However, it's not just a lust for being top dog that prevents folks from dispersing their "trade secrets." Building fantasy worlds from scratch (even working off an existing model like Tolkien's Middle Earth or medieval Europe) can be an intensely personal experience as one must go inside one's own mind to build the imaginary construct for the players. Sharing such a process can be very difficult, especially outside of one's friends at the gaming table (who know, understand, and appreciate your work). Explaining the process is even harder.
So for Mr. Smolensk to do these things (which he does) is an exceptional accomplishment, and makes How to Run an unusual book. It's a book that some of us could write (or at least attempt), but few would have the balls to do so. In addition to requiring a hard analysis of your own gaming skills (and the skill to make that analysis and write it up in a digestible format), you have to have the "cred" to back it up. Alexis has been running the same game since 1986...through many different players of different ages, different skill levels, different degrees of RPG knowledge. The players enjoy his game and he has the proof in that they come back for more...as Mr. Smolensk writes himself, the proof of a good game isn't whether or not the players say they had fun, but what they show in their actions (do they put their butts back in the chairs the following week). Alexis has managed to do that for nearly 30 years, and not simply with the same hoary grognards that he came into the game with back when he was a kid in the 70s.
To write such a book, you have to have (in addition to skills) a pretty solid sense of your self. You have to have a pretty concrete ideal on which to stand, if you're going to put out a unique work and share a part of your soul. Publishing a book is hard enough as is...that's a lot of blood, sweat, and tears that goes into something that might be derided and ridiculed...or, worse, ignored by the reading public. But when it comes to something of such immense importance to a person, the desire to get it right...or at the very least, respectably good...must be an intense burden. I say this as someone who gets incensed when I receive a one-star review (sans comment) on a book of mine that was anything but a magnum opus.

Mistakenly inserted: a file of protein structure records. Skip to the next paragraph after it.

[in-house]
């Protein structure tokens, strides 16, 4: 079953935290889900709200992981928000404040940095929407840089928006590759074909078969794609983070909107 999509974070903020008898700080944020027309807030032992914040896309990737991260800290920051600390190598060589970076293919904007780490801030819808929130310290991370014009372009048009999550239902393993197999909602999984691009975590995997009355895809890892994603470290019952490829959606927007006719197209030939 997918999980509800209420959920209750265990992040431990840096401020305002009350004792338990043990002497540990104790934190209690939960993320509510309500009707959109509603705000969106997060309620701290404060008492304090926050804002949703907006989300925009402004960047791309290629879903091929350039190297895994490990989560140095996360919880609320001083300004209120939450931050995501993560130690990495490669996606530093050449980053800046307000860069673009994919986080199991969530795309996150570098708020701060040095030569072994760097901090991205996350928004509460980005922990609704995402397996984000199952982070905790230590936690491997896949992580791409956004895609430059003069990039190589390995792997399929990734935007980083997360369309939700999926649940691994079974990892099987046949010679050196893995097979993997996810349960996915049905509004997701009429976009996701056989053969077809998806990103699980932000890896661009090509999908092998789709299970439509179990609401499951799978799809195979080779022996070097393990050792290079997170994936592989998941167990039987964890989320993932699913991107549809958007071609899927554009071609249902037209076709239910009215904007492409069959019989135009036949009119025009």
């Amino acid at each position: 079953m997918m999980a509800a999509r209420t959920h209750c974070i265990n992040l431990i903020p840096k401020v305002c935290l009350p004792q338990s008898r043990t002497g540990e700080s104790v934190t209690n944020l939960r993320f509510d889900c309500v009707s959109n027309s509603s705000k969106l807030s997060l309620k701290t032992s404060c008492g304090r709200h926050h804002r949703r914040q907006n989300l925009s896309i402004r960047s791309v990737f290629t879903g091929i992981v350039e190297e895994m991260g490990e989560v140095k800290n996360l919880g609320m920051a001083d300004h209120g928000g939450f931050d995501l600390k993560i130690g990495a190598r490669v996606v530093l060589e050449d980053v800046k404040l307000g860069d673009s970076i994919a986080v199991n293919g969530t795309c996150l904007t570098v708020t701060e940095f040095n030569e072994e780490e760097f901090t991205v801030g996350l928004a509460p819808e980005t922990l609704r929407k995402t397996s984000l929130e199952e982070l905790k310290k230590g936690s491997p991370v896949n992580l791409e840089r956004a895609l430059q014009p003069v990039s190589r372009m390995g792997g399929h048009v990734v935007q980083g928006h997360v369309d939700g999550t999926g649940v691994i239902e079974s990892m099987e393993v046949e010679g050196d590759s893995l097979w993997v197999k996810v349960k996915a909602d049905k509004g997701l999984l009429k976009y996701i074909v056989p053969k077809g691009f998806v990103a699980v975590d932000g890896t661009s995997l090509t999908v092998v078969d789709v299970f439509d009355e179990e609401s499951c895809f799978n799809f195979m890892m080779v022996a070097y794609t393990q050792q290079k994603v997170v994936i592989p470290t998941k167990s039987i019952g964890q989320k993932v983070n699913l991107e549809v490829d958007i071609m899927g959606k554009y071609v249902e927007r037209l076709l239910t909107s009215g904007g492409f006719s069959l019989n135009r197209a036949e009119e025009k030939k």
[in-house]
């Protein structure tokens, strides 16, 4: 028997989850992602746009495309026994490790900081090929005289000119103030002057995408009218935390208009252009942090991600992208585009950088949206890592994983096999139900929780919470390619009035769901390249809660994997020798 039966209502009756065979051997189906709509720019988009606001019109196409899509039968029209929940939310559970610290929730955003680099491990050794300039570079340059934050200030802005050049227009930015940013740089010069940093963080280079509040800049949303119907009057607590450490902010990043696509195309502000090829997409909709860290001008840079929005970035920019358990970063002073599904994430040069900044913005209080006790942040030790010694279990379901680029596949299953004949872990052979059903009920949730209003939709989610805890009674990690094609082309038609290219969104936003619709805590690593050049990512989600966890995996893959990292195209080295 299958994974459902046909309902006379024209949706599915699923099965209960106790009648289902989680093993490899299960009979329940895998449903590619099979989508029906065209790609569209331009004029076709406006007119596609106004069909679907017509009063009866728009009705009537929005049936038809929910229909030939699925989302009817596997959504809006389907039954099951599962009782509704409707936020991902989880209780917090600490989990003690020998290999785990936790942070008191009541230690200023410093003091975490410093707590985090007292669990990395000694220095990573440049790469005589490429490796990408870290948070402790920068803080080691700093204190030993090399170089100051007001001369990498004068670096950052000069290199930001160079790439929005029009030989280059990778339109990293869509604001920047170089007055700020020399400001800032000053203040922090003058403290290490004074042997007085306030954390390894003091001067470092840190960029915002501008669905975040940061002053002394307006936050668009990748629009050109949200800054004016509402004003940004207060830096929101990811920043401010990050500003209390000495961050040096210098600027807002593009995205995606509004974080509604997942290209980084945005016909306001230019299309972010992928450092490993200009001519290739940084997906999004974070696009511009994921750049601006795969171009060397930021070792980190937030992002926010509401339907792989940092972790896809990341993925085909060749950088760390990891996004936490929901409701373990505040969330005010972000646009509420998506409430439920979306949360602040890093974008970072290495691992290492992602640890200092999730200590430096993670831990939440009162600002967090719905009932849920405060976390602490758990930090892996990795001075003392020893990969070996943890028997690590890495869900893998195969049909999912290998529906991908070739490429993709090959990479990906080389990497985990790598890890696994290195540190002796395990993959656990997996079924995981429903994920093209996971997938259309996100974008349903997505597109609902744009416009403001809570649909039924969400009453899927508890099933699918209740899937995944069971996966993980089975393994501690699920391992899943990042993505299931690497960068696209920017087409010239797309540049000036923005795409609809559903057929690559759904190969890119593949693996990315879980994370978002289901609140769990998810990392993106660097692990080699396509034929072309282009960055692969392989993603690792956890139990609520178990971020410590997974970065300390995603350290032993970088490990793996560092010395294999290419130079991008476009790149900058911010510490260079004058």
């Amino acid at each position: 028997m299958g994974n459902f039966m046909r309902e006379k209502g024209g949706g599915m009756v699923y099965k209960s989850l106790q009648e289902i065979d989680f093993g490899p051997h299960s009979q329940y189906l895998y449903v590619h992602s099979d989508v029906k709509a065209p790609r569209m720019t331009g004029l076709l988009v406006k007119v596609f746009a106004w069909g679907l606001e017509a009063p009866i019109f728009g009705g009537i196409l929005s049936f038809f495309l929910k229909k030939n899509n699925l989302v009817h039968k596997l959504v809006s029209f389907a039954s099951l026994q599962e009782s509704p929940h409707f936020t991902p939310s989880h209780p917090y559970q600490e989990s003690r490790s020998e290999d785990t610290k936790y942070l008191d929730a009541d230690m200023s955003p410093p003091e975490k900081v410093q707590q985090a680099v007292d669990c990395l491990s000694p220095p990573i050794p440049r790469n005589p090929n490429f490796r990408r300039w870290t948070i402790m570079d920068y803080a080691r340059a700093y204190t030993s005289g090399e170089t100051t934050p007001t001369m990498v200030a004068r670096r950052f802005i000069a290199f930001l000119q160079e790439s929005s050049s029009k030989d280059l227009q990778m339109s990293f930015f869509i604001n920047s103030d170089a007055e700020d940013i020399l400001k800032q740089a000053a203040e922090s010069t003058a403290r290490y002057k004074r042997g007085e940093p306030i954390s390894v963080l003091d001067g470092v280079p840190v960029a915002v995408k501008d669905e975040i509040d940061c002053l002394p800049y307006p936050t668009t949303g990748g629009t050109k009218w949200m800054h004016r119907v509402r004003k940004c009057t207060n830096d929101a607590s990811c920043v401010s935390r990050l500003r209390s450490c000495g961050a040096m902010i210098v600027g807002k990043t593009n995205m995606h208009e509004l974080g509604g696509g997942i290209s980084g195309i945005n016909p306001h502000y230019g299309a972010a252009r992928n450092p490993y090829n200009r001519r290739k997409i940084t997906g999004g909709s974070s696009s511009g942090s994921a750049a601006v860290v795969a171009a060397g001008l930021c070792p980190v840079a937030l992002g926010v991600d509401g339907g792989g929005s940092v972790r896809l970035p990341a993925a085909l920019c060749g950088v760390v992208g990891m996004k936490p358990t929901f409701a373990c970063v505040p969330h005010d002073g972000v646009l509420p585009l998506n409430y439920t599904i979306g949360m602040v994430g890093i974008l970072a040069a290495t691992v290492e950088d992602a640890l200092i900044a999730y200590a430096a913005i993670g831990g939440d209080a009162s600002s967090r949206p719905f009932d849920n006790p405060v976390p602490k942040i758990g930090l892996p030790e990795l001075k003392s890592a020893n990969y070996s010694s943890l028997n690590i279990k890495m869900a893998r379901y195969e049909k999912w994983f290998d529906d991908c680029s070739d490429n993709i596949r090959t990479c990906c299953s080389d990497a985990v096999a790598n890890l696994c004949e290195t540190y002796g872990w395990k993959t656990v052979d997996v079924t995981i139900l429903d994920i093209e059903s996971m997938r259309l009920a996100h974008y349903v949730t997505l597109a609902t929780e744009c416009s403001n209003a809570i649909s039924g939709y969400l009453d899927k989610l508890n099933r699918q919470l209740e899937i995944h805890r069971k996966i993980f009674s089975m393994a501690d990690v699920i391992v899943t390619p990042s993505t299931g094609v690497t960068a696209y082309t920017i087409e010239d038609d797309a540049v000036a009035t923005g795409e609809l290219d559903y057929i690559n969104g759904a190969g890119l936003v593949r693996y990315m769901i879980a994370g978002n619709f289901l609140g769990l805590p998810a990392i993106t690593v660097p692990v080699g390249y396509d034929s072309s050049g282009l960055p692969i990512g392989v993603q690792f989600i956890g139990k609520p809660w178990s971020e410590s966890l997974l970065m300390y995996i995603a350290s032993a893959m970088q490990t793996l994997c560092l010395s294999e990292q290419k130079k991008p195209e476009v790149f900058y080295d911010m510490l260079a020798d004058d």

Alexis Smolensk has a concrete ideal when it comes to role-playing games, and especially to the DM's responsibility with regard to the game. For him, role-play is about immersion and escapism, for all participants, and this is accomplished through active engagement of the players. The DM's role is in facilitating the players' engagement such that they can do nothing but enjoy and revel in the fantasy; every action the DM takes - from hosting the game to world building - is in service of this. The book How to Run explains how to do this.
Now, just in case you're wondering, Mr. Smolensk and I don't see eye-to-eye on everything. In fact, in some ways we have diametrically opposed views towards gaming. So, if you think this review is going to be all flowers and sunshine being lauded at Alexis...no, that's really not the plan. There's a lot to like here, but...well, I'll get to all that tomorrow in Part 2. Sorry for being a tease, but my rambling preamble has used up my blogging time...for the moment.
More (and more specifics) later.